I view this like I view most things in the writers world, theres more than one way to get at the truth of the story. Inevitability I have to go with what works best for the way I write, when INSPIRATION (fickle witch that she is) is sitting on my shoulder and whispering in my ear. I don’t want to get to the end, I want to get to the truth of the character, of the scene, of the conflict….And I want it down on a piece of paper in black and white as good as I can get it… Read more »

02/07/2011 08:19

Hey Sis, And my point is that its not about getting to the end–that getting to the end allows you to discover truths about your character and the story that you otherwise would not know. Time and time again when I’ve gotten to the end of a draft and the characters did something unexpected, I’ve then realized that I got their motivation from the start wrong and I have to go back and delve more deeply into that. I don’t consider plot and conflict and arc plastic elements of the story, I consider them vital underpinnings. I may think my… Read more »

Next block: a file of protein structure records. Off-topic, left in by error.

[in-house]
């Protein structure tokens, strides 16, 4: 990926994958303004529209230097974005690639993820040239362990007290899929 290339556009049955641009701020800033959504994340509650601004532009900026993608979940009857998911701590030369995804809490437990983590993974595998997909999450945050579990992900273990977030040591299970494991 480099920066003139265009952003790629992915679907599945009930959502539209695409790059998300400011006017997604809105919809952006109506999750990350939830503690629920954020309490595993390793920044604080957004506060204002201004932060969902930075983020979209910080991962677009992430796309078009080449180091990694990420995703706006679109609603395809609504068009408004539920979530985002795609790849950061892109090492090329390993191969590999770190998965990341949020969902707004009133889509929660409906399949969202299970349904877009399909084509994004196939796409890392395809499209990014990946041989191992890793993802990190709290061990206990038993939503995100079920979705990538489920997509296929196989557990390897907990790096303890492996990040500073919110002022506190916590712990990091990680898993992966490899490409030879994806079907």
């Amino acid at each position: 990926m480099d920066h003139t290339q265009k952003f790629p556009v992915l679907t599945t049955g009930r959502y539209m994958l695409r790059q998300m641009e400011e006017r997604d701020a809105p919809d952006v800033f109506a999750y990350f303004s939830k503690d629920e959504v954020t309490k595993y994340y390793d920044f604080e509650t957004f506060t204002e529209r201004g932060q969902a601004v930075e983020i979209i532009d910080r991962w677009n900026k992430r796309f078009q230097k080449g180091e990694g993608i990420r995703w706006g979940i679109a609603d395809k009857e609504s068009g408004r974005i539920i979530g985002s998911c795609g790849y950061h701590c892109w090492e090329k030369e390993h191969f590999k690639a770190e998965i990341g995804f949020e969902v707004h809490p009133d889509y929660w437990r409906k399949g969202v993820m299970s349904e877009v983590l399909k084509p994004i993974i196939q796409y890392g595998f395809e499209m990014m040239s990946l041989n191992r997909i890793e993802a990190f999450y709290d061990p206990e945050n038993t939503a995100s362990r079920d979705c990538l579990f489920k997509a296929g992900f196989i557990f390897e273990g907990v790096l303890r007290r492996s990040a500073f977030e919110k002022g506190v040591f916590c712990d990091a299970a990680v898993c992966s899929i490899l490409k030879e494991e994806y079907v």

02/07/2011 09:17

Helpful, Charlotte. Thanks!

02/07/2011 09:46

Thanks, Leisa!

Ledger D'Main
02/07/2011 10:07

First drafts should be chilled with a frothy head that reaches just a half inch beyond the rim…

02/07/2011 10:08

Ledger, how long do we chill them for?

Ledger D'Main
02/07/2011 11:21

Only long enough to eat three pretzels or a handful of stale popcorn, elsewise the bubbles will loose their fizz and not be able to tickle your nose hairs…

02/08/2011 11:13

Hi Charlotte: Nice post. For me, I allow the rough draft to be rough, but I do write toward…sign posts. I have the work mapped out at a very high level, knowing basic things, like what the catalyst will be, what the climax will be, where the story takes place, what (at least) two or three of the major transformations will be, and who a lot of the characters are. But, I allow myself to allow other things to happen, other characters to appear. I push through to the end with a rough draft mentality, but I pause in the… Read more »

02/08/2011 15:53